Tuesday, February 21, 2017

AT&T plans wider deployment of LTE-M network for Internet of Things

from AT&T plans wider deployment of LTE-M network for Internet of Things
by Chahira Akel

AT&T plans wider deployment of LTE-M network for Internet of Things

AT&T plans nationwide deployment of its LTE-M network for Internet of Things (IoT) ahead of schedule in second quarter of 2017.  We’re also planning LTE-M availability in Mexico by the end of the year.

The roll out will ultimately support a North American footprint across the AT&T 4G LTE network in the U.S. and Mexico. Our 4G LTE network now covers nearly 400 million people in the U.S. and Mexico[2].

The plans follow our successful pilot of the AT&T LTE-M Low-Power Wide-Area network at AT&T Labs in San Ramon, California. We switched on North America’s first LTE-M enabled commercial site in October to support the pilot with other ecosystem players.

LTE-M will be the catalyst for large-scale IoT deployments. Devices designed to operate on the LTE-M network have advantages over traditional IoT connectivity options. You’ll see:

  • Lower device costs
  • Longer battery life (expected up to 10 years)
  • Better coverage underground and deep inside buildings
  • Module size (as small as 1/6 the size of current modules).

“Thanks to the success of our pilot, we’re on track to support LTE-M devices across our commercial network in the U.S. and Mexico ahead of schedule,” said Chris Penrose, President, Internet of Things Solutions, AT&T. “We’re seeing real momentum for LTE-M that will let us connect more end points than ever before.  And we can do it at a lower cost with superior performance and carrier-grade security.”

“We fully expect to have nationwide availability of LTE-M technology in Mexico by the end of 2017. This is huge for our enterprise customers. It’s an important step to help accelerate the speed of business,” said Kelly King, CEO, AT&T Mexico.

At AT&T Labs, we’re working with tech leaders and providers to evaluate the performance of LTE-M network and chipset technology in a variety of situations.

We’re testing LTE-M network and chipset technology

source: about.att

Read more…

The post AT&T plans wider deployment of LTE-M network for Internet of Things appeared first on Internet of Things Event.

Economic impact of Dutch data centers estimated at EUR 1bn & growing fast

from Economic impact of Dutch data centers estimated at EUR 1bn & growing fast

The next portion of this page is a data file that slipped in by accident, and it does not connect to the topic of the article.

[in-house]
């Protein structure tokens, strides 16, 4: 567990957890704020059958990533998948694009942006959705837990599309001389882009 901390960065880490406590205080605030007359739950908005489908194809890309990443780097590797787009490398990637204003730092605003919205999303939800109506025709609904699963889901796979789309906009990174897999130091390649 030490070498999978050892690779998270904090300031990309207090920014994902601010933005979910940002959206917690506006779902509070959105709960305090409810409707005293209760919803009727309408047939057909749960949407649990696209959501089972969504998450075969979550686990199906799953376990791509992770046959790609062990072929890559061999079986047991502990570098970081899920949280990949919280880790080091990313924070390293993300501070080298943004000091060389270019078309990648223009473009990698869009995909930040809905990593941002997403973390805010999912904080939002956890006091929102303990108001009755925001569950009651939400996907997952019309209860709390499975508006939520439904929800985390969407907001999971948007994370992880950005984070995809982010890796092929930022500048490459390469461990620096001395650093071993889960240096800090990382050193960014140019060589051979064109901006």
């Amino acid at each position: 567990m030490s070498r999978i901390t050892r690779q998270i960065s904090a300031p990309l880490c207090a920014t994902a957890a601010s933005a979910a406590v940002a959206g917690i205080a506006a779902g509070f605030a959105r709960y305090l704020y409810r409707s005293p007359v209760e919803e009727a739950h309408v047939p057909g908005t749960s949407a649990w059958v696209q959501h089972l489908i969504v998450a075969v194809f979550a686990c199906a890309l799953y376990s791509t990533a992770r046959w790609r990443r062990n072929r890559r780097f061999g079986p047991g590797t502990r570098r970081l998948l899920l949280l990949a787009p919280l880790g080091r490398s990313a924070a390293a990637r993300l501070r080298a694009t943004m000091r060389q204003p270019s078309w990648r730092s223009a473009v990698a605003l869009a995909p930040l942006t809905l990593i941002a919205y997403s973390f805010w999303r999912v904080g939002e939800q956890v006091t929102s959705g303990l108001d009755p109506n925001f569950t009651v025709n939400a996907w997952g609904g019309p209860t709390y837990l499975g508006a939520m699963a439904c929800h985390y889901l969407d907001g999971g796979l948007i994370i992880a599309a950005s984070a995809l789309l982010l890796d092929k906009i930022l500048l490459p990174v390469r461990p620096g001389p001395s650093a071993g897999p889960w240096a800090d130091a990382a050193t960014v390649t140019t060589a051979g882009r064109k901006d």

by Diana Macovei

Economic impact of Dutch data centers estimated at EUR 1bn & growing fast. The multitenant data center market in the Netherlands has experienced significant growth the past decade and continues to expand rapidly. A new report by the Dutch Datacenter Association (DDA) and independent research agency Pb7 Research estimates that the direct, indirect and induced economic impact of Dutch data centers is currently EUR 1 billion. This estimate should be seen as conservative, as the wider internet economy of the Netherlands is dependent on data centers and was recently valued at 7,7% of Dutch GDP (estimated at EUR 676,5 billion in 2015) by the Dutch Central Bureau of Statistics.

Stijn Grove, managing director of the DDA: “Multitenant data centers have quickly spread all over the Netherlands the past decade. Building a data center is very capital intensive as opposed to labor intensive. It is said by some that data centers therefore do not have a significant contribution to employment opportunities or GDP in the Netherlands. That is a misstating of the facts, as is shown by this new research. Data centers provide strong multiplier effects for the economy as a whole and it would not be farfetched to say that they are absolutely vital to all businesses and organisations that are using digital technology in one way or the other.”

Data centers in the Netherlands provide robust housing for international enterprises, SMEs, the public sector, the IT sector, and digital startups. Most data centers are placed modestly and anonymous in the landscape. Still, they are the physical manifestation of the Dutch Digital Gateway to Europe, increasingly often referred to as the third Dutch mainport next to Amsterdam Schiphol airport and the Port of Rotterdam.

As such, data centers have a significant impact on the economic growth and employment opportunities in the Netherlands. The Netherland Foreign Investment Agency recently announced that in 2016 alone 1460 new jobs were created in the Netherlands through foreign investments in data centers and other IT-related companies. These investments are a direct result of the leading global position the Netherlands has as digital hub.

The report is freely accessible through http://ift.tt/2kUKyUg

About the Dutch Datacenter Association